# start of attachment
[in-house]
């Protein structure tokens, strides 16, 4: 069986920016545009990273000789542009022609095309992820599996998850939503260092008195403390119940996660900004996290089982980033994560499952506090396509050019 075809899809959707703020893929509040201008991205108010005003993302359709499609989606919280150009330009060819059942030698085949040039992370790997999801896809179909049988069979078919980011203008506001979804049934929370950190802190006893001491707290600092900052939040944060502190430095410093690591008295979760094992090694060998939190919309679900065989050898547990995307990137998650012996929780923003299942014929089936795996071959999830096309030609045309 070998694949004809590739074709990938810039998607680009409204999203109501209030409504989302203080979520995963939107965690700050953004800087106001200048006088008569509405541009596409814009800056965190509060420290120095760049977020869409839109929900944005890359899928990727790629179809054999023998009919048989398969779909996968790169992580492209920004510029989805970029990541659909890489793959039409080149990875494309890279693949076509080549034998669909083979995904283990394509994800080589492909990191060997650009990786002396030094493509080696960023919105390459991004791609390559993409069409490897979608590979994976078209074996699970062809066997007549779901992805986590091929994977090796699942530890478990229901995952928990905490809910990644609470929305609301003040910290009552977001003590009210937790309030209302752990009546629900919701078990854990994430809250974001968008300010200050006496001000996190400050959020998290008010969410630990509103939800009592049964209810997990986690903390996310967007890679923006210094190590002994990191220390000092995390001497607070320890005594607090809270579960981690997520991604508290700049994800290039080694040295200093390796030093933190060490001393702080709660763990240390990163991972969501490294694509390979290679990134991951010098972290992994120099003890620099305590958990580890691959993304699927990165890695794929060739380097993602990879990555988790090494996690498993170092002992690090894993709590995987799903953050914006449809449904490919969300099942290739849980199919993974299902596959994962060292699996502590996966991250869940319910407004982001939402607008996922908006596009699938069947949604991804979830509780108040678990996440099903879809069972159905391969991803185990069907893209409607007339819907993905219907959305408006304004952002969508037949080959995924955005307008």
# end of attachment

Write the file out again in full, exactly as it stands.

[in-house]
């Protein structure tokens, strides 16, 4: 069986920016545009990273000789542009022609095309992820599996998850939503260092008195403390119940996660900004996290089982980033994560499952506090396509050019 075809899809959707703020893929509040201008991205108010005003993302359709499609989606919280150009330009060819059942030698085949040039992370790997999801896809179909049988069979078919980011203008506001979804049934929370950190802190006893001491707290600092900052939040944060502190430095410093690591008295979760094992090694060998939190919309679900065989050898547990995307990137998650012996929780923003299942014929089936795996071959999830096309030609045309 070998694949004809590739074709990938810039998607680009409204999203109501209030409504989302203080979520995963939107965690700050953004800087106001200048006088008569509405541009596409814009800056965190509060420290120095760049977020869409839109929900944005890359899928990727790629179809054999023998009919048989398969779909996968790169992580492209920004510029989805970029990541659909890489793959039409080149990875494309890279693949076509080549034998669909083979995904283990394509994800080589492909990191060997650009990786002396030094493509080696960023919105390459991004791609390559993409069409490897979608590979994976078209074996699970062809066997007549779901992805986590091929994977090796699942530890478990229901995952928990905490809910990644609470929305609301003040910290009552977001003590009210937790309030209302752990009546629900919701078990854990994430809250974001968008300010200050006496001000996190400050959020998290008010969410630990509103939800009592049964209810997990986690903390996310967007890679923006210094190590002994990191220390000092995390001497607070320890005594607090809270579960981690997520991604508290700049994800290039080694040295200093390796030093933190060490001393702080709660763990240390990163991972969501490294694509390979290679990134991951010098972290992994120099003890620099305590958990580890691959993304699927990165890695794929060739380097993602990879990555988790090494996690498993170092002992690090894993709590995987799903953050914006449809449904490919969300099942290739849980199919993974299902596959994962060292699996502590996966991250869940319910407004982001939402607008996922908006596009699938069947949604991804979830509780108040678990996440099903879809069972159905391969991803185990069907893209409607007339819907993905219907959305408006304004952002969508037949080959995924955005307008």